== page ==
Very similar to the Mayan Calendar. The Aztecs didn't add much to the system except treating it even more seriously regarding sacrifices to the Gods.

The two systems are:
  • The 13/20 day naming system that repeats itself every 260 days
  • The 18 months of 20 days each system that with an additional 5 unlucky days to make up the year
Every 52 years the systems synchronize, and the calendar starts over which made the Aztecs go absolutely crazy sacrificing to make sure that the sun would rise again the first day of a new period. Cortes and his troops found 132,000 skulls under the main temple of Tenochtitlan when tearing down the main temple of the city.

The system was also one of the reasons for the easy downfall of the Aztec Empire: Just as Cortes entered the city - November 8, 1519 - , the periods were turning - and an old legend had it that a god (and old king) - Quetzacoatl - would return that excact year. Rumour has it that Cortes knew this (from his mistress Malinche) and dressed a bit up for it.

The calendar also provide us with an insight with evidence of the Aztec's knowledge of astronomy and mathematics. The calendar contained the pictographs for their days, months and suns (cosmic cycles). The stone is 3.6 meters (12 feet) in diameter and weighs about 24 metric tons. It took 52 years to complete, from 1427-1479, it is believed to be made through the use of only stone tools. This calendar is 103 years older than the Gregorian calendar which is used worldwide today.

Originally the stone was placed on top of the main temple in Tenochtitlan, the capital of the Aztec empire.. The Aztec calendar faced south in a vertical position and was painted red, blue, yellow and white. The stone was later buried by the Spaniards when they conquered Tenochtitlan. and was lost for over 250 years until December of 1790 when it was found by accident during repair work on the cathedral. Today it is located in the National Museum of Anthropology in Mexico City.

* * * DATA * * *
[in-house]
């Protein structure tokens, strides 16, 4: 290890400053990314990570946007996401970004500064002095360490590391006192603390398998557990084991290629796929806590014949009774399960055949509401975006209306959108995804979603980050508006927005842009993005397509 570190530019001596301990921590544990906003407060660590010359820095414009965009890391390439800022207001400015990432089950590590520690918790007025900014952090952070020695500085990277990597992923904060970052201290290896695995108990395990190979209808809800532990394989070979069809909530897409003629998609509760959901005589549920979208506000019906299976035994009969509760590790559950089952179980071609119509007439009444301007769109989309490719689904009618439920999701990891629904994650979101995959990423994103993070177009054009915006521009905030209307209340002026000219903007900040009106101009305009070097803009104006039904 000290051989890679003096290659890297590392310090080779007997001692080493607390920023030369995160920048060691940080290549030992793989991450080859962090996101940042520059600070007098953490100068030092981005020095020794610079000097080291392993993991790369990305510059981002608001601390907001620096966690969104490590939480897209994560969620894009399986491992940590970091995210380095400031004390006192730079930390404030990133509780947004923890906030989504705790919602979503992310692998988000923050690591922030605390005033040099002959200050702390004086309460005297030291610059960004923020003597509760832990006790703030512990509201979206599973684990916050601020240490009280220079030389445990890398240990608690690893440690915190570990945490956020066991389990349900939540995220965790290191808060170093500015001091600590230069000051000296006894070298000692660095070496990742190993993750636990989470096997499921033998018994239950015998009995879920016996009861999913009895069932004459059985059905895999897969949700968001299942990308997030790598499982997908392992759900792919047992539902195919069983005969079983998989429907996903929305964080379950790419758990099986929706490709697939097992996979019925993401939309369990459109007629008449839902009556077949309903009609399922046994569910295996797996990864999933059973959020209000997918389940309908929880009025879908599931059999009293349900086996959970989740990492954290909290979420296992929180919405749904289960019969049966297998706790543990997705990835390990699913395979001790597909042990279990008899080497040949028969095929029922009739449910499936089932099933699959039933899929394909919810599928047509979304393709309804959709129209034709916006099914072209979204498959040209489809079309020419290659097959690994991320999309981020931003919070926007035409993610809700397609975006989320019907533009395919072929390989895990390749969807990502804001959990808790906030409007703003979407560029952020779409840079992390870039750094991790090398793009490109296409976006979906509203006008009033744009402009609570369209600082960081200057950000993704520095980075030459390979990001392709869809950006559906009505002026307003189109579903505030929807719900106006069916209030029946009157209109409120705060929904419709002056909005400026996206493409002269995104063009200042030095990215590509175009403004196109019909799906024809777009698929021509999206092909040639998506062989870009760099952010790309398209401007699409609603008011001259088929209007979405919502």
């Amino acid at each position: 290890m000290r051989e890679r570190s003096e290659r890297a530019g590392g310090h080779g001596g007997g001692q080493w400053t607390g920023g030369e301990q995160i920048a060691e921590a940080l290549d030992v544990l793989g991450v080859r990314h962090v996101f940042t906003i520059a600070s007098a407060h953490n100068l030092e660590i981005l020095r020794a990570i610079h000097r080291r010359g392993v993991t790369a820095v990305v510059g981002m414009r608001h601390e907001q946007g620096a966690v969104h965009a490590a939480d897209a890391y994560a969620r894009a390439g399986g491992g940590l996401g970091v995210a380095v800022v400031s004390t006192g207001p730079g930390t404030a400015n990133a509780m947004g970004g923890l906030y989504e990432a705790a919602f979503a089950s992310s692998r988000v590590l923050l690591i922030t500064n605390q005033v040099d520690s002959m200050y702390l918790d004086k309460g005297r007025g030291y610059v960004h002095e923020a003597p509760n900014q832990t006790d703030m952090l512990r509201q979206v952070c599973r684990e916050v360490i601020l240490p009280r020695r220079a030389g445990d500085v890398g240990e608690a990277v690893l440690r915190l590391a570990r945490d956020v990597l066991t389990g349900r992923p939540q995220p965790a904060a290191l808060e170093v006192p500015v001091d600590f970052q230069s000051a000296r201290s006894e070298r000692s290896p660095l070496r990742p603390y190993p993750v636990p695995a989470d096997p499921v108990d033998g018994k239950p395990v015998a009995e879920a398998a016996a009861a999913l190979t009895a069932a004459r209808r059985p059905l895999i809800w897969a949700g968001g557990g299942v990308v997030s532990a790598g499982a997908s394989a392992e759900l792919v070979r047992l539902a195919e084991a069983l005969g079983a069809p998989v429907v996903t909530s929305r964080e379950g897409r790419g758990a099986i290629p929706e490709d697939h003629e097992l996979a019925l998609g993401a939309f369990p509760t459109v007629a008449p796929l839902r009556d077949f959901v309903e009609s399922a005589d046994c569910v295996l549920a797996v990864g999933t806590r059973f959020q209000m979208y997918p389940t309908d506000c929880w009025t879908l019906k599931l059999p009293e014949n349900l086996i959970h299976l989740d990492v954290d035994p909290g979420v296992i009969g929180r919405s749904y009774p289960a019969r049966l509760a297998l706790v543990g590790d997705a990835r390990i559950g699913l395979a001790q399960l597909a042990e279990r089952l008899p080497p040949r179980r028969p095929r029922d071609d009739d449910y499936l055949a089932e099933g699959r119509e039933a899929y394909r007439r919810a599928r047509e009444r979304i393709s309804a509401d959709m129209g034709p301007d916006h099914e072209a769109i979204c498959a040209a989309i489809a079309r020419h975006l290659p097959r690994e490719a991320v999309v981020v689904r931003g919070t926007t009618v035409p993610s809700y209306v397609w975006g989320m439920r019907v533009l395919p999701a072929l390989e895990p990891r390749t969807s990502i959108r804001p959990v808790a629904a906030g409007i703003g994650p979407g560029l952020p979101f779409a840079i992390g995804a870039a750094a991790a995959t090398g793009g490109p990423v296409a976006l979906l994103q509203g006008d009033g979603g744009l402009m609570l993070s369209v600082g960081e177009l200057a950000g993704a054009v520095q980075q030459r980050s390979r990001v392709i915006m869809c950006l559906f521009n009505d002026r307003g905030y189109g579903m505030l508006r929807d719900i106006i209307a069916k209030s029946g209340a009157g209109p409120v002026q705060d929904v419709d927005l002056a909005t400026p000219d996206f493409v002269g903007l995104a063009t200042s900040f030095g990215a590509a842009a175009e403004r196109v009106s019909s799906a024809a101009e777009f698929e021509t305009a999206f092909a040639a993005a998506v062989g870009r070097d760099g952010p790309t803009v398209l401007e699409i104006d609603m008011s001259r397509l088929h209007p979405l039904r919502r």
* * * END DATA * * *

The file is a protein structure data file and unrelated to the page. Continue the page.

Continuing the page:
The face of Tonatiuh is in the center circle of the stone. Around the face are four squares called Nahui- Ollin, or Four Movements. According to Aztec legend, these squares represented the different ways that the four previous suns (or worlds) had come to an end: first by wild animals, then by wind, by fire, and by floods. The Aztecs believed they were living in the fifth and last world.

Continuing outward from the center, the next concentric circle shows twenty squares, each naming one of the twenty different days of the Aztec month. Clockwise these days are as follows:

Twenty Days of the Aztec Month Snake – Coatl
Lizard – Cuetzpallin
House – Calli
Wind – Ehecatl
Crocodile – Cipactli
Flower – Xochitl
Rain – Quiahuitl
Flint – Tecpatl
Movement – Ollin
Vulture – Cozcacuauhtli
Eagle – Cuauhtle
Jaguar – Ocelotl
Cane – Acatl
Herb – Malinalli
Monkey – Ozomatli
Hairless Dog – Itzquintli
Water – Atl
Rabbit – Tochtli

Deer – Mazatl
Skull – Miquiztli

The Aztec year consisted of eighteen months, each having 20 days. Each month was given a specific name. This arrangement took care of 360 days (18x20), to which five dots were added inside the circle. These dots, known as Nemontemi, were sacrificial days, or , as mentioned in the previous node “unlucky days.”

The next concentric circle is composed of square sections with five dots in each section, probably representing weeks of five days. Next are eight angles dividing the stone in eight parts. These represent the suns rays placed according to the cardinal points.

On the lower portion of the stone, two snakes encircle the stone and face each other. Their bodies are divided into sections containing the symbols for flames, elephant-like trunks, and jaguar-like forelegs. It is believed that these sections are also records of fifty-two year cycles. A square is carved at the top of the calendar between the tails fo the snakes. Inside the square the date 13 Acatl is carved. This corresponds to 1479, the year the calendar was finished. Eight equally spaced holes appear on the very edge of the calendar. The Aztec placed horizontal sticks here and the shadows of the stick would fall on the figures of the calendar; thus the stone also served as a sundial. (Information taken from a book titled Multicultural Mathematics Materials by Marina C. Krause and published by the National Council of Teachers of Mathematics.)

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